Michael Brownlee’s presentation on The Local Food and Farming Revolution is a “must read.” In it, he clearly outlines the things we must do to assure our future food security and sustainability (along with the reasons why). Here below I have excerpted his conclusions.–t.h.g.
Clearly, the food and agricultural revolution is already getting underway. Fundamentally, it’s not about simply about lifestyle choices or mere differences in values. It’s arising in response to a growing predicament that is at the heart of our industrial agriculture system and the heart of our globalized economy.
This transition is coming whether we like it or not, whether we’re ready or not.
I know there’s a lot of controversy around all this, and a lot of emotions. I suspect a lot of dust is going to get kicked up along the way.
Much of the debate seems to hinge around the goals of sustainability seemingly interfering with farmers’ and industry’s goals of profitability. But sustainable agriculture must of course include economic viability. And that doesn’t necessarily mean “big.”
We sometimes hear “small farming” used as a pejorative term. Small organic farmers often get pigeonholed and tossed aside as a probable relic of the past.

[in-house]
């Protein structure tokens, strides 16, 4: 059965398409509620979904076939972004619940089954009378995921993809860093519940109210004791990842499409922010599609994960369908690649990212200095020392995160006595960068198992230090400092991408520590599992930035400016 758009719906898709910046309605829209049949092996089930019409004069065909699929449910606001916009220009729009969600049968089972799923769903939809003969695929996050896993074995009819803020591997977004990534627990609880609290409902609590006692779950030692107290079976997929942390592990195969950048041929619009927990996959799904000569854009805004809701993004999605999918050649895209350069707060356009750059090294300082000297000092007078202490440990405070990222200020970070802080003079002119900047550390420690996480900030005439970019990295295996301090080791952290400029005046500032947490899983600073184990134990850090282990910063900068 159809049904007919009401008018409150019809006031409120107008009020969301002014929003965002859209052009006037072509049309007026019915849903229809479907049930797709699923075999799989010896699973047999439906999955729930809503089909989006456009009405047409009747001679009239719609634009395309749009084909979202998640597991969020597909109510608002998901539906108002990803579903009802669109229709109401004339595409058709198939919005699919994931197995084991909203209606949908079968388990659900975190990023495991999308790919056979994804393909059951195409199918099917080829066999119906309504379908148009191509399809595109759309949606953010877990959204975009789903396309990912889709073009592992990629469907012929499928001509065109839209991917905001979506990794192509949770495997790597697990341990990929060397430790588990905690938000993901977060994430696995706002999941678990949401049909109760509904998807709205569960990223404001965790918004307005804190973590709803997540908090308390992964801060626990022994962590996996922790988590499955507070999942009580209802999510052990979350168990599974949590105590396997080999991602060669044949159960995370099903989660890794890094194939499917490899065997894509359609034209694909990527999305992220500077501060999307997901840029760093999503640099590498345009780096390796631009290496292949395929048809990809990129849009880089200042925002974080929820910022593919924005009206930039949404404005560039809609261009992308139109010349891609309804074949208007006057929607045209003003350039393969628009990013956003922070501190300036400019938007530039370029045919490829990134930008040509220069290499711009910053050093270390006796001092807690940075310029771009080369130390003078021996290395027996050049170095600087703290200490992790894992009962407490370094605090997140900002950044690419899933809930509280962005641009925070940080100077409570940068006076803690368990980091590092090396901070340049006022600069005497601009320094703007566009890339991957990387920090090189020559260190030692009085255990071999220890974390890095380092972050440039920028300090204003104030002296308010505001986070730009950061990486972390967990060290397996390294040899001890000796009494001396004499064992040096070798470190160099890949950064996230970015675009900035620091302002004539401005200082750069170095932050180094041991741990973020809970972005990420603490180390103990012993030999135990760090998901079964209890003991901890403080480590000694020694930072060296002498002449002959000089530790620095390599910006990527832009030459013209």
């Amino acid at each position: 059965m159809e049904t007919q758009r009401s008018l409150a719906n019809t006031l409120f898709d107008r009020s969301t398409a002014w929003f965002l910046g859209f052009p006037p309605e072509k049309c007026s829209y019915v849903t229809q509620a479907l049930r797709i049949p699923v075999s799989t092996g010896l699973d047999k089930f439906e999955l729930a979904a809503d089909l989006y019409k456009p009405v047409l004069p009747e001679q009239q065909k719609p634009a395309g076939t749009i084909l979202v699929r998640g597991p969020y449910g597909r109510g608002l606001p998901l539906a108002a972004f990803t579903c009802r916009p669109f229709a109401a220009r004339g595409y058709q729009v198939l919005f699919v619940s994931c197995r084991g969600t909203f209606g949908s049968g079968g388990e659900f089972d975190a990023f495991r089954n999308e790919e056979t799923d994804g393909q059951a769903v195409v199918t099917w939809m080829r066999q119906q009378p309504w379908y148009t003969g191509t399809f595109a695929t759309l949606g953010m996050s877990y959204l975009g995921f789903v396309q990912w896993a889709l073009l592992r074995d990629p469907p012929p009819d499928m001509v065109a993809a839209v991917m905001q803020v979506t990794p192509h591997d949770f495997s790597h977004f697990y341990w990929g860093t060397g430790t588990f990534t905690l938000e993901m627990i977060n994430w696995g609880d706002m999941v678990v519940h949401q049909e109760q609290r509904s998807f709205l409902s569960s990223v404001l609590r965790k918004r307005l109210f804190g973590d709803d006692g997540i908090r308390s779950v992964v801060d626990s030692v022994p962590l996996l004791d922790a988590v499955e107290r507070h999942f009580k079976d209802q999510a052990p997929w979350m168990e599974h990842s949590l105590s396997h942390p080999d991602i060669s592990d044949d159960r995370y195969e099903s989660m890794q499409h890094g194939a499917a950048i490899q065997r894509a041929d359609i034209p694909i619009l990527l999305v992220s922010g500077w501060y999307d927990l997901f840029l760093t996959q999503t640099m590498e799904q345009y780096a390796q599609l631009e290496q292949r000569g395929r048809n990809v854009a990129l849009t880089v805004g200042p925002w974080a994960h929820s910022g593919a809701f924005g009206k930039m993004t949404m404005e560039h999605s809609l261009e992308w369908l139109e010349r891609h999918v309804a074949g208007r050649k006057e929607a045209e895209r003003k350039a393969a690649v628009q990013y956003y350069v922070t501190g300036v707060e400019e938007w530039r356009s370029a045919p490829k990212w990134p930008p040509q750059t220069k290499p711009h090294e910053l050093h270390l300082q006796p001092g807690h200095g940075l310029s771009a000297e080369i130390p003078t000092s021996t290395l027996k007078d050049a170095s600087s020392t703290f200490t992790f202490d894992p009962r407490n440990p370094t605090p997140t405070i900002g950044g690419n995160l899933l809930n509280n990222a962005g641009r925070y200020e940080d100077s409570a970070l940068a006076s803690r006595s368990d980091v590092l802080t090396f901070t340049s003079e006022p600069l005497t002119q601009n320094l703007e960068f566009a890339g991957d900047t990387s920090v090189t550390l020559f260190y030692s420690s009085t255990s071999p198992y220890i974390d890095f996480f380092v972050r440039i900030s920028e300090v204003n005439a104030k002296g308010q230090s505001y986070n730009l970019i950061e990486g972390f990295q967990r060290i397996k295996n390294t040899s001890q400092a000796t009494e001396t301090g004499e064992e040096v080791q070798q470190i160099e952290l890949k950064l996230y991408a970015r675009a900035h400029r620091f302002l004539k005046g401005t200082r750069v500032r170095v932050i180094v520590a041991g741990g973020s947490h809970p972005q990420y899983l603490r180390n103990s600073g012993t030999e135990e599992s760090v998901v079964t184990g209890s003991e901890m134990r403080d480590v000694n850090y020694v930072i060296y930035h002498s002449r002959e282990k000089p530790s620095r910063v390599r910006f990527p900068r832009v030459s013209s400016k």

But at the 19th annual Farming for the Future conference in Pennsylvania earlier this month, Bryan Snyder, the Executive Director of the Pennsylvania Association for Sustainable Agriculture said something very significant, and I want to close with his words. He said:
“People like to hear about lots of acres or large numbers of animals and bushels of corn per acre measured in the hundreds. But models of farming that can gross $50,000 to $100,000 on a single acre—or CSA programs that, in some cases and on relatively small acreage, are able to count their customers in the thousands and bank $1 million or more in the spring before even planting a seed—are anything but small!”
Snyder’s conclusion is exactly what we have come to at Transition Colorado:
“We must encourage everyone, wherever they are and as a priority, to eat food produced as near to their own homes as possible. Secondly, feed thy neighbor as thyself. From this perspective, local food not only can feed the world, it may be the only way to ever feed the world in a healthy and just manner.”